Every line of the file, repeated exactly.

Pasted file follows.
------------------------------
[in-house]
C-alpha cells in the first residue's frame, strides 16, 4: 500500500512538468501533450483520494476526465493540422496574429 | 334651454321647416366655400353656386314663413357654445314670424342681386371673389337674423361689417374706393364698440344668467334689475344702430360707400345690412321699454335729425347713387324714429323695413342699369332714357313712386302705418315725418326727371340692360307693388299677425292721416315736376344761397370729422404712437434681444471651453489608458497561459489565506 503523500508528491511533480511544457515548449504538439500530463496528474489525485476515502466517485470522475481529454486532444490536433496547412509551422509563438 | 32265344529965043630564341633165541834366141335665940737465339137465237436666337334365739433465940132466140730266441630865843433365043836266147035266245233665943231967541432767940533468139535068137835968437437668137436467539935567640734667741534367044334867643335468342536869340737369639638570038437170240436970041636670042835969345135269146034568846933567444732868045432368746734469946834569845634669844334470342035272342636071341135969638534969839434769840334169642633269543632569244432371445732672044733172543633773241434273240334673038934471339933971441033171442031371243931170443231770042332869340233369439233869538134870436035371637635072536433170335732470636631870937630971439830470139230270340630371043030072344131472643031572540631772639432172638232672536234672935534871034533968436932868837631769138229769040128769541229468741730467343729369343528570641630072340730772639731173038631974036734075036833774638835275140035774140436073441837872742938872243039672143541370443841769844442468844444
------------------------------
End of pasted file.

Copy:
[in-house]
C-alpha cells in the first residue's frame, strides 16, 4: 500500500512538468501533450483520494476526465493540422496574429 | 334651454321647416366655400353656386314663413357654445314670424342681386371673389337674423361689417374706393364698440344668467334689475344702430360707400345690412321699454335729425347713387324714429323695413342699369332714357313712386302705418315725418326727371340692360307693388299677425292721416315736376344761397370729422404712437434681444471651453489608458497561459489565506 503523500508528491511533480511544457515548449504538439500530463496528474489525485476515502466517485470522475481529454486532444490536433496547412509551422509563438 | 32265344529965043630564341633165541834366141335665940737465339137465237436666337334365739433465940132466140730266441630865843433365043836266147035266245233665943231967541432767940533468139535068137835968437437668137436467539935567640734667741534367044334867643335468342536869340737369639638570038437170240436970041636670042835969345135269146034568846933567444732868045432368746734469946834569845634669844334470342035272342636071341135969638534969839434769840334169642633269543632569244432371445732672044733172543633773241434273240334673038934471339933971441033171442031371243931170443231770042332869340233369439233869538134870436035371637635072536433170335732470636631870937630971439830470139230270340630371043030072344131472643031572540631772639432172638232672536234672935534871034533968436932868837631769138229769040128769541229468741730467343729369343528570641630072340730772639731173038631974036734075036833774638835275140035774140436073441837872742938872243039672143541370443841769844442468844444